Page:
Schauer declined a rematch 2012 after Michigan’s GOP redistricters moved Schauer’s Battle Creek home into the 3rd District. In the GOP primary, Walberg easily beat former police officer Dan Davis, setting up a general election matchup against Democratic attorney Kurt Haskell. Walberg refused to debate Haskell, citing Haskell’s claim that the federal government was involved in supplying a faulty explosive to the so-called “underwear bomber” who tried to set off a bomb aboard an airplane in 2009. Despite raising $1.5 million to Haskell’s $101,000, Walberg won with just 53% of the vote, a potential sign he could vulnerable in the future.

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Tim Walberg Election Results
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2012 General
Tim Walberg (R)
Votes: 169,668
Percent: 53.34%
Kurt Haskell (D)
Votes: 136,849
Percent: 43.02%
Ken Proctor
Votes: 8,088
Percent: 2.54%
2012 Primary
Tim Walberg (R)
Votes: 45,592
Percent: 76.01%
Dan Davis (R)
Votes: 14,386
Percent: 23.99%
Prior Winning Percentages
2010 (50%), 2006 (50%)
Tim Walberg Votes and Bills
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National Journal’s rating system is an objective method of analyzing voting. The liberal score means that the lawmaker’s votes were more liberal than that percentage of his colleagues’ votes. The conservative score means his votes were more conservative than that percentage of his colleagues’ votes. The composite score is an average of a lawmaker’s six issue-based scores. See all NJ Voting

More Liberal
More Conservative
2013 2012 2011
Economic 23 (L) : 77 (C) 11 (L) : 87 (C) 23 (L) : 73 (C)
Social - (L) : 87 (C) 14 (L) : 85 (C) - (L) : 83 (C)
Foreign 5 (L) : 86 (C) 16 (L) : 81 (C) 9 (L) : 86 (C)
Composite 13.0 (L) : 87.0 (C) 14.7 (L) : 85.3 (C) 15.0 (L) : 85.0 (C)
Interest Group Ratings

The vote ratings by 10 special interest groups provide insight into a lawmaker’s general ideology and the degree to which he or she agrees with the group’s point of view. Two organizations provide just one combined rating for 2011 and 2012, the two sessions of the 112th Congress. They are the ACLU and the ITIC. About the interest groups.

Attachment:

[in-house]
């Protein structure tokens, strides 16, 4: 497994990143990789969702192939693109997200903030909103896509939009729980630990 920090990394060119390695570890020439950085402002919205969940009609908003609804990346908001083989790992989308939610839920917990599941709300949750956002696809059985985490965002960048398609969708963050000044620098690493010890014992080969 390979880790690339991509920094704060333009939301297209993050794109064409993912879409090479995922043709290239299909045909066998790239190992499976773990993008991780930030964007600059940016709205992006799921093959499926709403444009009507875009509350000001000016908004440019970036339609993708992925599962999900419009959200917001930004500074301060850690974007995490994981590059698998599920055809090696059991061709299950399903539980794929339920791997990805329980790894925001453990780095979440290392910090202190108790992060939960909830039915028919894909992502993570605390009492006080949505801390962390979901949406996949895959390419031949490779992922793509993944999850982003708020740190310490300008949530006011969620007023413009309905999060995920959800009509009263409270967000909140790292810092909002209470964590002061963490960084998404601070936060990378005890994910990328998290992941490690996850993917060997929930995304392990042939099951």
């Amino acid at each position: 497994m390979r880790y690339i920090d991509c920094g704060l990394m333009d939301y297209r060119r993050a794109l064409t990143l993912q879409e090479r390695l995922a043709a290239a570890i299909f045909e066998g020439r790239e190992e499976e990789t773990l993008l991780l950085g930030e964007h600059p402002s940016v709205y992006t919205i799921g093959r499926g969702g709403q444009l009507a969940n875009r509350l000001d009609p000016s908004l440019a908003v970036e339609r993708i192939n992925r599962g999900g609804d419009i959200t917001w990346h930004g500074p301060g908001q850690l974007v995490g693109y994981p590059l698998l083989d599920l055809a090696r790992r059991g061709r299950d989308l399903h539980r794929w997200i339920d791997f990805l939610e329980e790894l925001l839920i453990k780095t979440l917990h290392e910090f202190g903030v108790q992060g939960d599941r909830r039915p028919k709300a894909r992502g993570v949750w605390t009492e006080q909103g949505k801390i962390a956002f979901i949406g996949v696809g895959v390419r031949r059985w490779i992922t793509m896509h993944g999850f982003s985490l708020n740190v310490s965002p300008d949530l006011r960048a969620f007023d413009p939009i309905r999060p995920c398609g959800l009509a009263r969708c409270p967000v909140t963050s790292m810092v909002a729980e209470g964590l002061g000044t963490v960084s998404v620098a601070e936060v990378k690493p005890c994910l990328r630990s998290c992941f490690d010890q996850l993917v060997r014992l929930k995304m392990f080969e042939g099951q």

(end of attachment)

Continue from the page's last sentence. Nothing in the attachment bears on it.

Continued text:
20112012
FRC10066
LCV69
CFG8687
ITIC-83
NTU8384
20112012
COC100-
ACLU-0
ACU9696
ADA55
AFSCME0-
Key House Votes

The key votes show how a member of Congress voted on the major bills of the year. N indicates a "no" vote; Y a "yes" vote. If a member voted "present" or was absent, the bill caption is not shown. For a complete description of the bills included in key votes, see the Almanac's Guide to Usage.

    • Pass GOP budget
    • Vote: Y
    • Year: 2012
    • End fiscal cliff
    • Vote: N
    • Year: 2012
    • Extend payroll tax cut
    • Vote: N
    • Year: 2012
    • Find AG in contempt
    • Vote: Y
    • Year: 2012
    • Stop student loan hike
    • Vote: N
    • Year: 2012
    • Repeal health care
    • Vote: Y
    • Year: 2012
    • Raise debt limit
    • Vote: Y
    • Year: 2011
    • Pass cut, cap, balance
    • Vote: Y
    • Year: 2011
    • Defund Planned Parenthood
    • Vote: Y
    • Year: 2011
    • Repeal lightbulb ban
    • Vote: Y
    • Year: 2011
    • Add endangered listings
    • Vote: N
    • Year: 2011
    • Speed troop withdrawal
    • Vote: N
    • Year: 2011
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The Almanac is a members-only database of searchable profiles compiled and adapted from the Almanac of American Politics. Comprehensive online profiles include biographical and political summaries of elected officials, campaign expenditures, voting records, interest-group ratings, and congressional staff look-ups. In-depth overviews of each state and house district are included as well, along with demographic data, analysis of voting trends, and political histories.